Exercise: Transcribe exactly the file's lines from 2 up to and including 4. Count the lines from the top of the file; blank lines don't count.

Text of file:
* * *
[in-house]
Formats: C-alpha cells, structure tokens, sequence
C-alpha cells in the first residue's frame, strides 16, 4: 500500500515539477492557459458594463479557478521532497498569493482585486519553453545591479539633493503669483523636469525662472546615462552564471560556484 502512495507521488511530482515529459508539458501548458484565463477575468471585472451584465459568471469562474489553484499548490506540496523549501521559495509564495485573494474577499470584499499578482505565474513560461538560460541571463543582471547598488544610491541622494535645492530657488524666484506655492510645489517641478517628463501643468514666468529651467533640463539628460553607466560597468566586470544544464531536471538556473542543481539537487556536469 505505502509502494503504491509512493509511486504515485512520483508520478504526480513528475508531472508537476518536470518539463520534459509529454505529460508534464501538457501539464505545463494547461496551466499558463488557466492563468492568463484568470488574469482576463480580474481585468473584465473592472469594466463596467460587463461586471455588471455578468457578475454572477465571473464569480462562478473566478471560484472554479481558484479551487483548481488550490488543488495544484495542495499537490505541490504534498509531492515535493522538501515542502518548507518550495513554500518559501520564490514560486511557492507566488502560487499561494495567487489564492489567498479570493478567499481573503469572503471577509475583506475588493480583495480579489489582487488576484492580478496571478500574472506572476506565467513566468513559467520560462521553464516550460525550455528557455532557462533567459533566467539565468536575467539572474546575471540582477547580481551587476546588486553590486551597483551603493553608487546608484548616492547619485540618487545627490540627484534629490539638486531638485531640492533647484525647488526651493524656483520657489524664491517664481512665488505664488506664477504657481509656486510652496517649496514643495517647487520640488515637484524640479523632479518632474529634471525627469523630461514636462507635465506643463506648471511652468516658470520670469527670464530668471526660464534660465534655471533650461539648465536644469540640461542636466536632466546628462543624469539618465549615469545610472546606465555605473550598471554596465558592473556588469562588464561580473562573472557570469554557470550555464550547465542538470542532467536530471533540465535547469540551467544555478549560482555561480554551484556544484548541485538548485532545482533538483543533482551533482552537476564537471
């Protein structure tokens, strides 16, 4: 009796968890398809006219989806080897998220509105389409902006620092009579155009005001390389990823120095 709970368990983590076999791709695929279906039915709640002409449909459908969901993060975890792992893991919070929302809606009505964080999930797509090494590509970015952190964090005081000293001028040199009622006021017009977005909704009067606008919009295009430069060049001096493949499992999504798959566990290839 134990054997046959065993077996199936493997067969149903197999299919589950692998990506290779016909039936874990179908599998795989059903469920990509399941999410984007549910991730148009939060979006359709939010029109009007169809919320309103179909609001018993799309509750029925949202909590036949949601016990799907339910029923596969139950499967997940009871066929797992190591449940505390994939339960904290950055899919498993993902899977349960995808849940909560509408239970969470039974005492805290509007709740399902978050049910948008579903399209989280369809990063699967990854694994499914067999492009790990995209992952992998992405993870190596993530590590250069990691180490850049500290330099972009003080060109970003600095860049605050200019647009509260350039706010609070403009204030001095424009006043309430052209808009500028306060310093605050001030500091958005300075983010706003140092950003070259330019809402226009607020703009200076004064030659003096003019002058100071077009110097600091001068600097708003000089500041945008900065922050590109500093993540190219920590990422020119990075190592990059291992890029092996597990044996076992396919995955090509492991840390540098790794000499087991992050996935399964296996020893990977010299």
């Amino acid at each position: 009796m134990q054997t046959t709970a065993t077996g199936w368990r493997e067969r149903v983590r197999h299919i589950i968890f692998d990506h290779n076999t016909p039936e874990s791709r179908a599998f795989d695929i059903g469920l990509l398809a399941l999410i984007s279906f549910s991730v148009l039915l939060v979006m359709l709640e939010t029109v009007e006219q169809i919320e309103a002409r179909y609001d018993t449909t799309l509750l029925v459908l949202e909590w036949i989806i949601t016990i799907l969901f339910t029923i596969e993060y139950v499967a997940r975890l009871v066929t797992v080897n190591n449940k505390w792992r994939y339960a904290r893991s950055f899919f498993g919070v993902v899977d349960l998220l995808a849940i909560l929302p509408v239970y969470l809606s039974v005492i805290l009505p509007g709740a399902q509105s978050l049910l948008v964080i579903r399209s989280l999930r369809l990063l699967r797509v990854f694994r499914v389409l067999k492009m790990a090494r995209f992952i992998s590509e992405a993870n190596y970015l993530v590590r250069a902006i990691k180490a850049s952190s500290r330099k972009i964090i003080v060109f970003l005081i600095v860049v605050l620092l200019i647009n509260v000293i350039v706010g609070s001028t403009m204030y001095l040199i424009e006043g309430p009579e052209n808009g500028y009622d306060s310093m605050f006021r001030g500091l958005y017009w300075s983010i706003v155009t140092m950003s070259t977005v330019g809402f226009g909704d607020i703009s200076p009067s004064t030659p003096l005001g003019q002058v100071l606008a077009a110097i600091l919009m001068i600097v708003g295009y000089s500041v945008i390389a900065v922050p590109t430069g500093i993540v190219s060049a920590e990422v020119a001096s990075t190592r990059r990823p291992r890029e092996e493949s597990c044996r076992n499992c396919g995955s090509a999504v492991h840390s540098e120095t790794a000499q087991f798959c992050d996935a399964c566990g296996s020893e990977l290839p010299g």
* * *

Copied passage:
Formats: C-alpha cells, structure tokens, sequence
C-alpha cells in the first residue's frame, strides 16, 4: 500500500515539477492557459458594463479557478521532497498569493482585486519553453545591479539633493503669483523636469525662472546615462552564471560556484 502512495507521488511530482515529459508539458501548458484565463477575468471585472451584465459568471469562474489553484499548490506540496523549501521559495509564495485573494474577499470584499499578482505565474513560461538560460541571463543582471547598488544610491541622494535645492530657488524666484506655492510645489517641478517628463501643468514666468529651467533640463539628460553607466560597468566586470544544464531536471538556473542543481539537487556536469 505505502509502494503504491509512493509511486504515485512520483508520478504526480513528475508531472508537476518536470518539463520534459509529454505529460508534464501538457501539464505545463494547461496551466499558463488557466492563468492568463484568470488574469482576463480580474481585468473584465473592472469594466463596467460587463461586471455588471455578468457578475454572477465571473464569480462562478473566478471560484472554479481558484479551487483548481488550490488543488495544484495542495499537490505541490504534498509531492515535493522538501515542502518548507518550495513554500518559501520564490514560486511557492507566488502560487499561494495567487489564492489567498479570493478567499481573503469572503471577509475583506475588493480583495480579489489582487488576484492580478496571478500574472506572476506565467513566468513559467520560462521553464516550460525550455528557455532557462533567459533566467539565468536575467539572474546575471540582477547580481551587476546588486553590486551597483551603493553608487546608484548616492547619485540618487545627490540627484534629490539638486531638485531640492533647484525647488526651493524656483520657489524664491517664481512665488505664488506664477504657481509656486510652496517649496514643495517647487520640488515637484524640479523632479518632474529634471525627469523630461514636462507635465506643463506648471511652468516658470520670469527670464530668471526660464534660465534655471533650461539648465536644469540640461542636466536632466546628462543624469539618465549615469545610472546606465555605473550598471554596465558592473556588469562588464561580473562573472557570469554557470550555464550547465542538470542532467536530471533540465535547469540551467544555478549560482555561480554551484556544484548541485538548485532545482533538483543533482551533482552537476564537471
């Protein structure tokens, strides 16, 4: 009796968890398809006219989806080897998220509105389409902006620092009579155009005001390389990823120095 709970368990983590076999791709695929279906039915709640002409449909459908969901993060975890792992893991919070929302809606009505964080999930797509090494590509970015952190964090005081000293001028040199009622006021017009977005909704009067606008919009295009430069060049001096493949499992999504798959566990290839 134990054997046959065993077996199936493997067969149903197999299919589950692998990506290779016909039936874990179908599998795989059903469920990509399941999410984007549910991730148009939060979006359709939010029109009007169809919320309103179909609001018993799309509750029925949202909590036949949601016990799907339910029923596969139950499967997940009871066929797992190591449940505390994939339960904290950055899919498993993902899977349960995808849940909560509408239970969470039974005492805290509007709740399902978050049910948008579903399209989280369809990063699967990854694994499914067999492009790990995209992952992998992405993870190596993530590590250069990691180490850049500290330099972009003080060109970003600095860049605050200019647009509260350039706010609070403009204030001095424009006043309430052209808009500028306060310093605050001030500091958005300075983010706003140092950003070259330019809402226009607020703009200076004064030659003096003019002058100071077009110097600091001068600097708003000089500041945008900065922050590109500093993540190219920590990422020119990075190592990059291992890029092996597990044996076992396919995955090509492991840390540098790794000499087991992050996935399964296996020893990977010299």